In many ways, the first clinic was an experiment. The diverse academic backgrounds and life experiences of the participants---South African undergraduate students, American graduate students, a retired WHO official, among many others---meant that everyone had unique insights to contribute; to encourage a collaborative atmosphere, the line between organizers and other participants was intentionally blurred. Most of the participants were graduate students, pursuing master's degrees or doctorates in mathematics or epidemiology; the clinic provided an atmosphere in which they could develop their research projects, with an emphasis on linking theoretical work to data. Participants were asked to bring posters on their current or previous work, and poster sessions during the first days of the clinic encouraged both social interaction and intellectual engagement.

Participants spent the first day working through a set of exercises that illustrated the fitting of a simple mathematical model of HIV transmission to HIV prevalence data from Uganda. They were asked first to think about why the simplest possible model did not satisfactorily explain observed trends. Then, by progressively modifying the mod-el, they were able to build an understanding of the assumptions needed to produce the observed patterns (see Figure 1). On the second day, after using the same tools to explore different data sets, the students were asked to interpret differences between the original and new data sets, and present their work in progress to the group.

As the clinic moved forward, the problems posed became more complex; eventually, participants were considering active research problems. In particular, given HIV testing data from antenatal clinics in Harare, Zimbabwe, they were asked to think creatively about how the age structure in the testing data could be used to infer incidence (the rate at which new infections occur) from data on HIV prevalence (the proportion of the population that is infected). They were also asked to consider how prevalence data gathered in antenatal clinics can best be used as a surrogate for prevalence in the whole population.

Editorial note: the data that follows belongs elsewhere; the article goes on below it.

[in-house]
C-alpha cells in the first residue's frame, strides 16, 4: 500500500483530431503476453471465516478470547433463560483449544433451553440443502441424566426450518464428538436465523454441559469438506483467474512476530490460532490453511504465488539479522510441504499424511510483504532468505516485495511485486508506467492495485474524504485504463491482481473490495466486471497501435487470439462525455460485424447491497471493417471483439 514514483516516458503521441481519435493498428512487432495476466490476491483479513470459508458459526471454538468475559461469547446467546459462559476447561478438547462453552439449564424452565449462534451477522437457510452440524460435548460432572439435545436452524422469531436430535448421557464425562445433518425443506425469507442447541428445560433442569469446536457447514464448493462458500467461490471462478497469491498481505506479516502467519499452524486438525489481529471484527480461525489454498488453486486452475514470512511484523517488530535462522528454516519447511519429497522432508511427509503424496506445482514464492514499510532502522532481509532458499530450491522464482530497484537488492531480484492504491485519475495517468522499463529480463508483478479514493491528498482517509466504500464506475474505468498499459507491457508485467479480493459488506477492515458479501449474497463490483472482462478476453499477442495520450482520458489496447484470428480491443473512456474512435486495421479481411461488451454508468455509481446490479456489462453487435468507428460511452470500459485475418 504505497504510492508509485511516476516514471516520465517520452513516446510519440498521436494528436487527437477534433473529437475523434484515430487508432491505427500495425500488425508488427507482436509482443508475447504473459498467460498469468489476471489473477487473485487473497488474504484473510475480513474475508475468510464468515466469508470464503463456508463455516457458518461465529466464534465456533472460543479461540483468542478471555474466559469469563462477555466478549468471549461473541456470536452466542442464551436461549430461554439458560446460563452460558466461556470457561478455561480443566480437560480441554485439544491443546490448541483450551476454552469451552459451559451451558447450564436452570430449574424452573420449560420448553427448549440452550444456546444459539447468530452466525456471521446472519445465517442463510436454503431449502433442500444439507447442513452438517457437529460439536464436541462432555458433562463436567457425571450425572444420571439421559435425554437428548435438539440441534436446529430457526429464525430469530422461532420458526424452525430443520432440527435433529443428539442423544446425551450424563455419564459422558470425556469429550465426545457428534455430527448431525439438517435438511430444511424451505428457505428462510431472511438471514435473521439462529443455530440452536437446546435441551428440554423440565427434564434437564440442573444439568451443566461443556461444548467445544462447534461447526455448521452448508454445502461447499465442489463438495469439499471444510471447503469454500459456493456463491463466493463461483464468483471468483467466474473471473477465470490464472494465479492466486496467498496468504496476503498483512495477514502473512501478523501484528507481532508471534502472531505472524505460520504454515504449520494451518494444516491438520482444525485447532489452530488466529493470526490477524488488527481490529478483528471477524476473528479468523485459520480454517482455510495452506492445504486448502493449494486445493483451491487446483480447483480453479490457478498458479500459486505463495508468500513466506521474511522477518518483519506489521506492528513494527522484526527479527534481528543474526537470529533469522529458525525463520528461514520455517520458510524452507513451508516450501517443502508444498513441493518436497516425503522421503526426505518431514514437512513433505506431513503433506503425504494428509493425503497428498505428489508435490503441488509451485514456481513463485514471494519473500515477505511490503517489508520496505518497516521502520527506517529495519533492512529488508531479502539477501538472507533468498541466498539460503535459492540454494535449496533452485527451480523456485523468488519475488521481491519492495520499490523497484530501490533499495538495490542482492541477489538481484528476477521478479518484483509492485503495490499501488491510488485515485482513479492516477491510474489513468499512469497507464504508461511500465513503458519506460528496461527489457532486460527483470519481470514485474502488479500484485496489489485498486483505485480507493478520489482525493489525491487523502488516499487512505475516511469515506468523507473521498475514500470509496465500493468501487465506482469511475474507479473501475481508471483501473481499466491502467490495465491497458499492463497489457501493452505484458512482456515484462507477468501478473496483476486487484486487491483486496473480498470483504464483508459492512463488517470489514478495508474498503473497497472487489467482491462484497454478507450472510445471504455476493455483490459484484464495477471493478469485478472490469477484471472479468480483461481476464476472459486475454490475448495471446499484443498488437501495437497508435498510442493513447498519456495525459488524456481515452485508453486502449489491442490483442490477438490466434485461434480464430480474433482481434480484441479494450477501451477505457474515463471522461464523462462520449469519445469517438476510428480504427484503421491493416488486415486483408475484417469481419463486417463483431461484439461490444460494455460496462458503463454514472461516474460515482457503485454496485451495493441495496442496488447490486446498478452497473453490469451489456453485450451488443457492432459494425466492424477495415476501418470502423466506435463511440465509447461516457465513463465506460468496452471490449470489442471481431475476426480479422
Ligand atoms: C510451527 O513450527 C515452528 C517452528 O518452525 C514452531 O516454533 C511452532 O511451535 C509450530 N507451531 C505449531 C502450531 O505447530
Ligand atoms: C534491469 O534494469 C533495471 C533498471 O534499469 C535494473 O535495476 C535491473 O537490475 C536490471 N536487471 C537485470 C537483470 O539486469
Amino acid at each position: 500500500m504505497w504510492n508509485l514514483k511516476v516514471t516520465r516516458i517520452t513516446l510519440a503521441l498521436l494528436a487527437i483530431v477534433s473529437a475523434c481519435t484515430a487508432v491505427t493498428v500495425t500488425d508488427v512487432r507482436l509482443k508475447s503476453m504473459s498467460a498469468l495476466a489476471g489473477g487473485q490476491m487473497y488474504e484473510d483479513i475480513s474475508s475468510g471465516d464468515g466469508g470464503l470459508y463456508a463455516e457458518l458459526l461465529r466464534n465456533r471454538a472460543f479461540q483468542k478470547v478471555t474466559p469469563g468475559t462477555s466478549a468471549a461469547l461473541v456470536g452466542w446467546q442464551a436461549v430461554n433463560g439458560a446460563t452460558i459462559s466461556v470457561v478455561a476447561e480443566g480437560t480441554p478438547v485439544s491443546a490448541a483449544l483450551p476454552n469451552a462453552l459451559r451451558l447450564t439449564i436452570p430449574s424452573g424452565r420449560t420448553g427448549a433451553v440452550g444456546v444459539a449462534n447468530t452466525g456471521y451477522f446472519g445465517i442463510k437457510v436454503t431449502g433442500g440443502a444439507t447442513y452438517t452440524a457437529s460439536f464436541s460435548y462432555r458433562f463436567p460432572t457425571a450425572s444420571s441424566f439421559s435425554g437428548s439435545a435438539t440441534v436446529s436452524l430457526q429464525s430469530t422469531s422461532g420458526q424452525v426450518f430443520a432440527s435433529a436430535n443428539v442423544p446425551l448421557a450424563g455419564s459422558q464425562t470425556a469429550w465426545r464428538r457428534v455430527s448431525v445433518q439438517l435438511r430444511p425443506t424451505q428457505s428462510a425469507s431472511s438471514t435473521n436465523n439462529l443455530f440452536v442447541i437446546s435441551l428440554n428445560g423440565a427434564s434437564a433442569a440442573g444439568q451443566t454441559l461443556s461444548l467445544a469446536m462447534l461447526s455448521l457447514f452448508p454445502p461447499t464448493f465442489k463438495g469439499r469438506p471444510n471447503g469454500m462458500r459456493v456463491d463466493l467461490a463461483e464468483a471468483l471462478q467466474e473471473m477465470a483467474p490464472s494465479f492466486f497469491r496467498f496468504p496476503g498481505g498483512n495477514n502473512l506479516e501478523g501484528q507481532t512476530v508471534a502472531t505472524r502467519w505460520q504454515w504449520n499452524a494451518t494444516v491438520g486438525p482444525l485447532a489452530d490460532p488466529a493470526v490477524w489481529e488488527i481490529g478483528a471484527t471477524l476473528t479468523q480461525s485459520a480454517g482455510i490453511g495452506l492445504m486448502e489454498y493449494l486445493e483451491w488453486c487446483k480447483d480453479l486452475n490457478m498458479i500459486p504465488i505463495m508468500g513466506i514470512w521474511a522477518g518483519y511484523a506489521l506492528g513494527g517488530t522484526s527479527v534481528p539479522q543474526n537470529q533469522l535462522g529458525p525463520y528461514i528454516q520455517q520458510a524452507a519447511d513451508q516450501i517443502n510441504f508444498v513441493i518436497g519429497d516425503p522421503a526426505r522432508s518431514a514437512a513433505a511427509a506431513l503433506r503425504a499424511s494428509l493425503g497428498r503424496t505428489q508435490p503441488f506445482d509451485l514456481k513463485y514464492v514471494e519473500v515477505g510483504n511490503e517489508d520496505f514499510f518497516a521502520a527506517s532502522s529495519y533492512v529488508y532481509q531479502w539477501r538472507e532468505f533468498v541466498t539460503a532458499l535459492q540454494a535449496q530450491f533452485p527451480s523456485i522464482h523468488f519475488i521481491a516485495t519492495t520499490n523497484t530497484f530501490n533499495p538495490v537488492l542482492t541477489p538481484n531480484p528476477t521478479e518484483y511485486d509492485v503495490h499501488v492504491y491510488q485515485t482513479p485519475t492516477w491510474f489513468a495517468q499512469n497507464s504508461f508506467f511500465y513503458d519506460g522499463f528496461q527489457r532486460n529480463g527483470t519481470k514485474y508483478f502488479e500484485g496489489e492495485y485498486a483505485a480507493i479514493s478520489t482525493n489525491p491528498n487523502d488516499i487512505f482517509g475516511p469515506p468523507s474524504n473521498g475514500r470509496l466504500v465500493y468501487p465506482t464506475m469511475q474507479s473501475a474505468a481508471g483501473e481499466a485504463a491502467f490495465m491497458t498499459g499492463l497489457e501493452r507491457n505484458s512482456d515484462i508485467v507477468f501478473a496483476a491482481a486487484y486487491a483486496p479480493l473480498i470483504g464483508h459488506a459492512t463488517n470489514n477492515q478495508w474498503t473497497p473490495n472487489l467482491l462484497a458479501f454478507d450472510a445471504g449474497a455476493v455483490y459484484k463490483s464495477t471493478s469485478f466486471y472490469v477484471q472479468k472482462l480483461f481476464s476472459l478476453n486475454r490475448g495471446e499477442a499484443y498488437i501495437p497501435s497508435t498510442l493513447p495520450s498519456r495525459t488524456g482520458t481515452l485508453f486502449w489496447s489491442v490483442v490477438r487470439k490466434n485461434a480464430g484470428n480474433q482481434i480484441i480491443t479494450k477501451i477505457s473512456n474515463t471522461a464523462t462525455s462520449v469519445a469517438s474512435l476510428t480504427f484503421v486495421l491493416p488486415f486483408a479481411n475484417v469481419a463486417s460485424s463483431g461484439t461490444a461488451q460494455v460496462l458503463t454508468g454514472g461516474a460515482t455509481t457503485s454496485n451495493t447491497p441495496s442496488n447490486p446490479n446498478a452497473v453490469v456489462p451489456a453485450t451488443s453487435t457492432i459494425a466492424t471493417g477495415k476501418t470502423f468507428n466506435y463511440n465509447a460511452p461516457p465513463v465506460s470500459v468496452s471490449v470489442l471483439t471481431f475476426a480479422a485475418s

At first, participants were instructed to take a simple approach to model fitting, either choosing parameters that produced the best visual fit to data or using canned optimization functions. It became clear, however, that many possessed strong skills in dynamic modeling but had little training in statistics; consequently, they did not appreciate the role of random variation in producing data. Lectures on statistics were offered to address this gap, from an introduction to probability theory to a tutorial on deriving and maximizing the likelihood of a stochastic model of disease transmission. The importance of bias in generating data was introduced in several discussions, along with logistical issues associated with the acquisition of epidemiological data in a public health setting. Although the goal of the clinic was not to provide thorough training in statistics or epidemiology, students were guided toward freely available resources and encouraged to spend time developing skills in these fields after the clinic.

The greatest challenge for the organizers was to achieve an appropriate balance between teaching technical aspects of data-driven modeling and imparting a philosophy that motivates such work. With the latter in mind, the organizers had participants spend time simply looking at data, describing what they saw and discussing potential drivers of observed patterns---based not on formal mathematical models but on their intuition and real-world knowledge. In essence, the goal was to help participants develop a knack for asking meaningful questions based on their observations and realize that once a meaningful question was formed, a model could become a tool for formulating and testing hypotheses.